As the clinical supervisor, weighing the client, counselor, and agency’s needs and possible actions and their pros and cons should be done in a thoughtful and measured way. This is the most important aspect of a thorough ethical decision-making process.

    5) Who will you, as a supervisor, consult regarding this clinical scenario and why?

    Here are some of your thoughts on who you might consult:

    * I would consult with my supervisor and/or agency director, my liability insurance provider and attorney, possibly a police mental health liaison, as they can all contribute to the ethical decision-making process and it is critical to document consultation as well.

    *I would consult with the Clinical Director and Medical Director of the agency. These directors are responsible for the policies and procedures of the agency. Additionally, the more consultation sought, the better the outcome/decision process.

    * I would consult with our lawyer to verify that we are meeting our agency policies and procedures and acting in accordance with any legal standards.

    * I would also consult with other supervisors within the agency to make sure we are finding the balance between the clients rights to services and the employee’s rights to work in a safe environment.

    Great ideas about potential sources of consultation. It is useful to consult codes of ethics and licensing board regulations, however, it is really important to consult a variety of other professionals when involved in any ethical decision-making process. There are both professional ethical considerations in this clinical scenario as well as potential legal issues involved. If your agency has an attorney or legal consultant it would be important to consult him/her for input on risk management issues and confidentiality issues, especially, in the event that Janet pursues a protection order. As you all made clear in your responses, consultation with others is essential in dealing with such a clinical scenario with so many potential ethical issues in order to gain the perspective of others and share the risk.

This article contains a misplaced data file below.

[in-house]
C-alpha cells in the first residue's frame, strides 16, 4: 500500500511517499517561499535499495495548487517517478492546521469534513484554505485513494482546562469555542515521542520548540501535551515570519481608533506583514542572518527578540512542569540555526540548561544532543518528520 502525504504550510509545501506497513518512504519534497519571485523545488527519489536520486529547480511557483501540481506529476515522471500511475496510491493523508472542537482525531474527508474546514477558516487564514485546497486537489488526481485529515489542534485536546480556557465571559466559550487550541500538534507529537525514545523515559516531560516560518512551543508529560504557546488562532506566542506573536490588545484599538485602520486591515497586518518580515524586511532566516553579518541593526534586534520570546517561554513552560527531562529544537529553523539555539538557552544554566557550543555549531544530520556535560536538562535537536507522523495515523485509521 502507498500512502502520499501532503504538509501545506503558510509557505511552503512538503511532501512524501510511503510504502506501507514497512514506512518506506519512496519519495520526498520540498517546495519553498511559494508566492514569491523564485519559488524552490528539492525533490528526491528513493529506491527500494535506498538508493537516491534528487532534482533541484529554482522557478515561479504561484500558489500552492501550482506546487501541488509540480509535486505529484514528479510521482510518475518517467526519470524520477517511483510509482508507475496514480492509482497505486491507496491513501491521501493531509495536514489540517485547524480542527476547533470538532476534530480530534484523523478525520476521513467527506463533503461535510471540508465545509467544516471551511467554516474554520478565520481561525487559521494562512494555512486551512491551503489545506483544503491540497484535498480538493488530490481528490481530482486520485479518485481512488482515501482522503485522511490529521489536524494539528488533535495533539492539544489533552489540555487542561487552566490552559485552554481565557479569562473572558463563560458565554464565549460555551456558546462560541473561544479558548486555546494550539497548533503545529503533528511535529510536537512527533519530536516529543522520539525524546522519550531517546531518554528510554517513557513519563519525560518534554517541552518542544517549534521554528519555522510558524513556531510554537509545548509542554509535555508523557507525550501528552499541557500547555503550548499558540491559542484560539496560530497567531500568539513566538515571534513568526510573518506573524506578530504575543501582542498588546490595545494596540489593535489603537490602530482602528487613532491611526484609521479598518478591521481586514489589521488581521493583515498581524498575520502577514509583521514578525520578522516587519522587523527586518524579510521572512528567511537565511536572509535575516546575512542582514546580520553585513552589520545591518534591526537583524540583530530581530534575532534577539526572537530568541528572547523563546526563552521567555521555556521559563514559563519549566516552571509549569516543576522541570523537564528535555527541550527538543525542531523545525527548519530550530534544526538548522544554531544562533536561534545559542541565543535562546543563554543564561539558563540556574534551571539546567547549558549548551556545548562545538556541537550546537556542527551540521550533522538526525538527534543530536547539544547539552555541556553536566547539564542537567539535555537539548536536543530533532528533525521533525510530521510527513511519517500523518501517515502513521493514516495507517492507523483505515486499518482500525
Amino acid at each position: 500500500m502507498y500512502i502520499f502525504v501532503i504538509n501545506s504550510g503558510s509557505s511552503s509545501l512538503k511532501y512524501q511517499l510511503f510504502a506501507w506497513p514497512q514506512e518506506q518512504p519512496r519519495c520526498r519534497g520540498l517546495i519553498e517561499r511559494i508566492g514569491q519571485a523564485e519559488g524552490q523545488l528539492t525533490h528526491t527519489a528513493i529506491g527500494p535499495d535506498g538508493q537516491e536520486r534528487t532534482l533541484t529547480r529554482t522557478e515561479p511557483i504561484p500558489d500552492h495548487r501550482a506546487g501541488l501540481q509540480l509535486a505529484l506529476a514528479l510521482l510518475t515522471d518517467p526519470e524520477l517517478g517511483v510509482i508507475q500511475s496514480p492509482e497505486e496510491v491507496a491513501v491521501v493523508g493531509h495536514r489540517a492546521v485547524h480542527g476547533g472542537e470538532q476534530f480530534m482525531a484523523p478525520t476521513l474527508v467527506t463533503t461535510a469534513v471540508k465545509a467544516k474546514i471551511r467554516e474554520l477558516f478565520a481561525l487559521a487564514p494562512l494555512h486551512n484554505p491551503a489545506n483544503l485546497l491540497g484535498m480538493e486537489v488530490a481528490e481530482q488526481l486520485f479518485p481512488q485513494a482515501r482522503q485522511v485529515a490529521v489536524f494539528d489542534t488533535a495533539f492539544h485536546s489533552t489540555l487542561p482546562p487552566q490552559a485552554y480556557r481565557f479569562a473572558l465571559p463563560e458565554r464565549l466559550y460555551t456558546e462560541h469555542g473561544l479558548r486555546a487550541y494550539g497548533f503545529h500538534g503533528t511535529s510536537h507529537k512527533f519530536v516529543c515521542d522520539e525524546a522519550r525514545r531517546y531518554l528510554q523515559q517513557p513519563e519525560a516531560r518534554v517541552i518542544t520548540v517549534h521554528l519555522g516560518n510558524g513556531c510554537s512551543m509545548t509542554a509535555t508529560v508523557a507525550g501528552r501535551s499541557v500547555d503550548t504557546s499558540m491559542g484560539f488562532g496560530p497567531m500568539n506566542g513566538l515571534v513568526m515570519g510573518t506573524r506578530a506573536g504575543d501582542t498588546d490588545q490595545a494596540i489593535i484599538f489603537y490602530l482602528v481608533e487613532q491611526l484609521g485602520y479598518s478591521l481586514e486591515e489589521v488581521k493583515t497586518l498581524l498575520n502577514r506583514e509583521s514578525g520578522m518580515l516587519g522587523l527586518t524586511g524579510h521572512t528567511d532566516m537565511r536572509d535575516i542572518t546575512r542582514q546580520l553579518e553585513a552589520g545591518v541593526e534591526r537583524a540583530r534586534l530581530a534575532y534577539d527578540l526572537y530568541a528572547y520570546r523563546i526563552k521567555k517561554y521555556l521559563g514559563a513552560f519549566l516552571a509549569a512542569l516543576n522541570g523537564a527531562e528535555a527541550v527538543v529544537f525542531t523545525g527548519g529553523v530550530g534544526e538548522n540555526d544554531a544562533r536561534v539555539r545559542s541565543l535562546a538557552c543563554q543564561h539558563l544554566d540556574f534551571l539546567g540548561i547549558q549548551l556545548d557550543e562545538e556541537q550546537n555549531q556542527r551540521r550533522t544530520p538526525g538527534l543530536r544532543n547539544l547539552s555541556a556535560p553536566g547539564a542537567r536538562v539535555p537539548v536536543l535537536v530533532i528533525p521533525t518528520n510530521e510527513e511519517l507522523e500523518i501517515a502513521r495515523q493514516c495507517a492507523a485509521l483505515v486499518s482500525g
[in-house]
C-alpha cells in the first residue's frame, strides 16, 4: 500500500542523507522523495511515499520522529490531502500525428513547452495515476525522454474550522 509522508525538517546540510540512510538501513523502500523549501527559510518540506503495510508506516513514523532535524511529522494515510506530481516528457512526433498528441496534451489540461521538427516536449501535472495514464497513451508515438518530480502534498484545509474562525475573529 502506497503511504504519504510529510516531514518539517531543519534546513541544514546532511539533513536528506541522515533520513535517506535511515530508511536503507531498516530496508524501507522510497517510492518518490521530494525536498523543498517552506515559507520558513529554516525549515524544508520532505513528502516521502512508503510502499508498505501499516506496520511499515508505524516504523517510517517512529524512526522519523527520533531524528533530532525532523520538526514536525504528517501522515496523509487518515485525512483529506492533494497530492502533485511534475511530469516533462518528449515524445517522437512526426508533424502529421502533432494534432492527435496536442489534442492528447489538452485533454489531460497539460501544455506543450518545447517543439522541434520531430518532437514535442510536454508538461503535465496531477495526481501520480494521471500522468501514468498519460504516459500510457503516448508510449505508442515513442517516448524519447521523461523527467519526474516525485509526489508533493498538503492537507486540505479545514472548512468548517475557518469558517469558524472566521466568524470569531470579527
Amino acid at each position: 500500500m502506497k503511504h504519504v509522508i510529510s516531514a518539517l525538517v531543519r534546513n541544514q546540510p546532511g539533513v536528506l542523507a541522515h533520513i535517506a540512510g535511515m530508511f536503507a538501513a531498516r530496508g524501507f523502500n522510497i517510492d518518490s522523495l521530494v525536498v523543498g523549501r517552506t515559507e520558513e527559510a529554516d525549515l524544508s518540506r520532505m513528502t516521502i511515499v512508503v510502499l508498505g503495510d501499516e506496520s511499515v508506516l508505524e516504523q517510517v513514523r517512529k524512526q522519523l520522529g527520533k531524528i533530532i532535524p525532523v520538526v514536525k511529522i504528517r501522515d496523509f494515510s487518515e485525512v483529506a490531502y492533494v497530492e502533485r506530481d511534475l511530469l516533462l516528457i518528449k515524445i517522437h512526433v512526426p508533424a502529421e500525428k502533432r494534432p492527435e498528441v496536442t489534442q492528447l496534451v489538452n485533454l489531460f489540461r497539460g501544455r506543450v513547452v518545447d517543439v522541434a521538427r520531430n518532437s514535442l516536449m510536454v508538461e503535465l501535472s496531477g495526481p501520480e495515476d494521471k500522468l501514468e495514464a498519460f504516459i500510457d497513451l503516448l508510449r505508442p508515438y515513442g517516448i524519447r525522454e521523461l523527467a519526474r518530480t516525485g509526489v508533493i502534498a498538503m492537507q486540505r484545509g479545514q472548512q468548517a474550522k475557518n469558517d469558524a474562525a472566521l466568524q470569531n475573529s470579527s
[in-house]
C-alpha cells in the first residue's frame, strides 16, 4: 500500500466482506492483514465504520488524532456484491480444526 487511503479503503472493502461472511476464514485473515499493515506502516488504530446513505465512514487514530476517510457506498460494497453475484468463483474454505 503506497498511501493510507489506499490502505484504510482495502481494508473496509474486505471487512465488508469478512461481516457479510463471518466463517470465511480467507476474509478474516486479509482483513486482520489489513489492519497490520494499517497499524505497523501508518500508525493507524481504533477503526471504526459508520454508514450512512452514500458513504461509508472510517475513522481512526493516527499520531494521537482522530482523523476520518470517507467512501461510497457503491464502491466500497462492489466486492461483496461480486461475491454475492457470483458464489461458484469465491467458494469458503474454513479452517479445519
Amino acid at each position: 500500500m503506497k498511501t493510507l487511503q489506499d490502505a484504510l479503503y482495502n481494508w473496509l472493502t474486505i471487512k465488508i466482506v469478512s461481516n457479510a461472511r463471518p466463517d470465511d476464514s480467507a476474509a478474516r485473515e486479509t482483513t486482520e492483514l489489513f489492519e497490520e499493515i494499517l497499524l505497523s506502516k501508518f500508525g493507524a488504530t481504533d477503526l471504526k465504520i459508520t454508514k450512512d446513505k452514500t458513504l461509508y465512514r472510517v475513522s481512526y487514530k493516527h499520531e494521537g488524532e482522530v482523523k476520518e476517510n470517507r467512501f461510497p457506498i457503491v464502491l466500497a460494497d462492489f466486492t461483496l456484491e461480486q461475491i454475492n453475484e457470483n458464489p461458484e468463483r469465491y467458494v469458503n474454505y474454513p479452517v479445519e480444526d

(Please note that the Licensing Board in Maine will not give clinicians advice about options for ethical actions. The Board is set up to protect client’s rights. This may vary from state to state, so it is important to know whether or not the licensing board in your state will be a good source of support for you. You can contact the ethics board of your or your supervisee’s professional organization and/or the risk management department of your professional liability insurance company for advice.)


    6)  What is the best possible course of action to take in this clinical situation?

    Here are some of your other suggestions regarding the best possible course of action to take:

    * I believe protection of Janet, the therapist, and the agency employees with do-no-harm actions to the client: file protection from harassment, transfer client to another counselor at the agency for continuity of care, allow Janet to return to her regular AA meeting comfortably with the legal order in place.

    * I feel that the best possible course of action to take in this situation is to sit with the client and address each issue; 1) attending Janet’s meeting 2) obtaining my number and address 3) the phone calls. The meeting should include a discussion of boundaries and confidentiality. Validating the clients rapport with Janet is important also as is a discussion that Janet is trying to abandon Larry but that boundaries are important and implemented to protect the client. The meeting should also include consequences if the behavior doesn’t stop.

    * I would choose the first option and have Larry and Janet meet together with the clinical supervisor to address the boundary concerns and come up with a behavior plan that must be followed for Larry to continue in treatment.

    * All clinician contacts with client should already be documented and included as part of the ongoing process of determining next actions. I would ask Janet to document the experiences that have made her uncomfortable. I would document all conversations I have with Janet, as well as those with my supervisor and any other sources I am advised to consult (i.e., legal, other agency resources).